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BCH222 - The Ribosome


Unless you are already familiar with nucleic acid structure, read chapter 7 in Branden & Tooze, and refer to c7DNA.kin to see base atom types, and to see base pairing and stacking in 3D. In the exercise, you'll see the extra 2'OH on the ribose ring of RNA and some of its interactions.

The main "reading" is a video lecture by Nenad Ban, first author on the original 50S ribosome paper. If at a Duke IP address, you can simply go to hstalks. If away from Duke, you can log in as duke, dukemember. Enter into the search field either "nenad ban" or "structure of ribosomal subunits", in order to find the right lecture (in a series called "Mechanisms of Ribosome Function", and view the video (49 minutes).

Optional Reading

N. Ban, P. Nissen, J. Hansen, P.B. Moore, & T.A. Steitz (2000) The Complete Structure of the Large Ribosomal Subunit at 2.4 Å Resolution Science 289:905-920 - especially color figures 3 and 4.
L.J.W. Murray, W.B. Arendall III, D.C. Richardson & J.S. Richardson (2003) RNA Backbone is Rotameric PNAS 100: 13904-13909.

Graphics assignment

Look at kinemage download arrow 1ffk.bb.kin.gz (229KB) in Mage. The colors and the startup view are as in Fig. 4A of the Ban et al. paper. Turn on individual RNA domains with their appropriate views, and compare with Fig. 4E (remember to rotate a bit, slowly, for 3D; or use stereo). In domain I, find a place at one edge where two parts distant in sequence touch like curled hands back-to-back; this is near residues  __________  and  __________ 
Turn off the 23S and 5S RNA's and turn on the proteins. Note that both their names (e.g., "L10e") and chainID's (e.g., "f") are given in the button labels. Move them around in View1, and confirm that they really avoid the center of the particle except for their long "tails".

Turn on the 5S RNA and choose its view. Five proteins interact with the 5S; identify them by picking a point to get the chainID, then looking up the protein name on that button and confirming by turning the button off and on again. The 5 protein names are
  __________,  __________,  __________,  __________,  and  __________.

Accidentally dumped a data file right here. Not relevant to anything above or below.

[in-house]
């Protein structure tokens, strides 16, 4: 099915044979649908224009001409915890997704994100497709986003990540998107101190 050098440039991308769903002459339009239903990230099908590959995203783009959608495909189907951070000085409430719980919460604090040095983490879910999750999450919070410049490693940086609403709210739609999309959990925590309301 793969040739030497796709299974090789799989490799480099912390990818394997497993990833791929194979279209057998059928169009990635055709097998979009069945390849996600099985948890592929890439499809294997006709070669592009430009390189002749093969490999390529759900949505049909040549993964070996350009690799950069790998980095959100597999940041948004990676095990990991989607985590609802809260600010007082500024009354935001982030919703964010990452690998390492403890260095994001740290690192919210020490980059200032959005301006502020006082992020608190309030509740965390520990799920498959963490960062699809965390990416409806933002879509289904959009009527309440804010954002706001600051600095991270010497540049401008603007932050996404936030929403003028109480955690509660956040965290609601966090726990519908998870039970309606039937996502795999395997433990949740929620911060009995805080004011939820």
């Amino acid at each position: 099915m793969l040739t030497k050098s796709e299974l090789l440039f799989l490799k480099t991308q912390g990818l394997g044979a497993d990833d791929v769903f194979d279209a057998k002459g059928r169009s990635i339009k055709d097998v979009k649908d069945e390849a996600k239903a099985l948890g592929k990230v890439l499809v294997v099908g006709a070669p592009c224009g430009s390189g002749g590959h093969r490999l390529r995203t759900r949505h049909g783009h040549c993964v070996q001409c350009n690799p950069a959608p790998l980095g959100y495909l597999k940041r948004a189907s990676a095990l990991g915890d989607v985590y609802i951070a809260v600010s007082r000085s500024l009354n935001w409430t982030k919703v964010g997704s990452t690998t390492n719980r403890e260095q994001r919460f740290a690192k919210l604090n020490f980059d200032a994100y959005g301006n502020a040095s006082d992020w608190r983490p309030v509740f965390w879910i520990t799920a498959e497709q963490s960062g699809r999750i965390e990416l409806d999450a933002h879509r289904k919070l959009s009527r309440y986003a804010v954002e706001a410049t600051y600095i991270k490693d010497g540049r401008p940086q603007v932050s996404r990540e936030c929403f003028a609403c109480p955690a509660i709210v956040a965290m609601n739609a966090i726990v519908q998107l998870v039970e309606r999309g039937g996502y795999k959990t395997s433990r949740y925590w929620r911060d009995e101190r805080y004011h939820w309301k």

Which one seems to interact most extensively?  __________ 
Look up the interaction list for 5S in Table 2 to check if you got them right.

Turn off the proteins and try each of the 23S domains one at a time to identify the two that are close to 5S; these are  __________  and  __________ .
One of these has especially tight interactions: find a place where two double helices, one on 5S and one on domain  __________ , have their backbones very close (over at least half a dozen base pairs), this is near residues  __________  and  __________ 

To look at the above interaction in detail, open kinemage download arrow 1ffk_5Sto38.kin.gz (119KB). The 5S backbone is in pinktint and helix 38 of 23S domain II is in bluetint, while the bases are color-coded by type: G green, C yellow, A pink, and U blue. Find helix 38 in Fig. 4C. Rotate the overview to look in sidewise at the interaction, as indicated by the all-atom contact dots. Which base type predominates near the contact? __________ 
This is indeed an "A minor motif", a common and important type of RNA tertiary-structure interaction. Views 2 and 3 are closeups of the two halves of the contact, one half with A bases on the 5S and the other with A's on helix 38. How many A BASES actually contact the other RNA, in View2?  __________  in View3?  __________ 
For each view, are the A's all on the same strand of their double helix?  __________ 
There are two different types of A-base-to-backbone interactions; describe each briefly: most A bases  ___________________________,   while some A bases  ________________________________. 
In addition to interaction of atoms on the A base, what other part of the two RNA's interact closely and frequently?  __________________ & ___________________ 
What does that imply about RNA vs DNA structure?  ______________________________________________. 
Where are the phosphates relative to these backbone contacts?  _________________________________________ 

Open file download arrow 1ffk5Sstack.kin.gz (578KB) to see base stacking in the 5S RNA, as shown by contact dots betwen the bases. Rotate (slowly!), to see where the stacking is continuous and where it has large gaps. Go thru the views, especially to see typical patterns of single-base stacking where loops cap the double-helical stems. Notice that essentially all the dots between bases are the blues, greens, and yellows of well-fit contacts.

Open file download arrow 1ffk5S_mcdots.kin.gz (315KB), which shows just the bad overlaps (in hotpink) and the H-bonds (in greentint) between the RNA backbone atoms. Turn off the bases ("sidechains" button). There are three really big clashes. For one of those, pickcenter and zoom in close, and identify the two heavy atoms to which the clashing hydrogens are attached:  __________  and  __________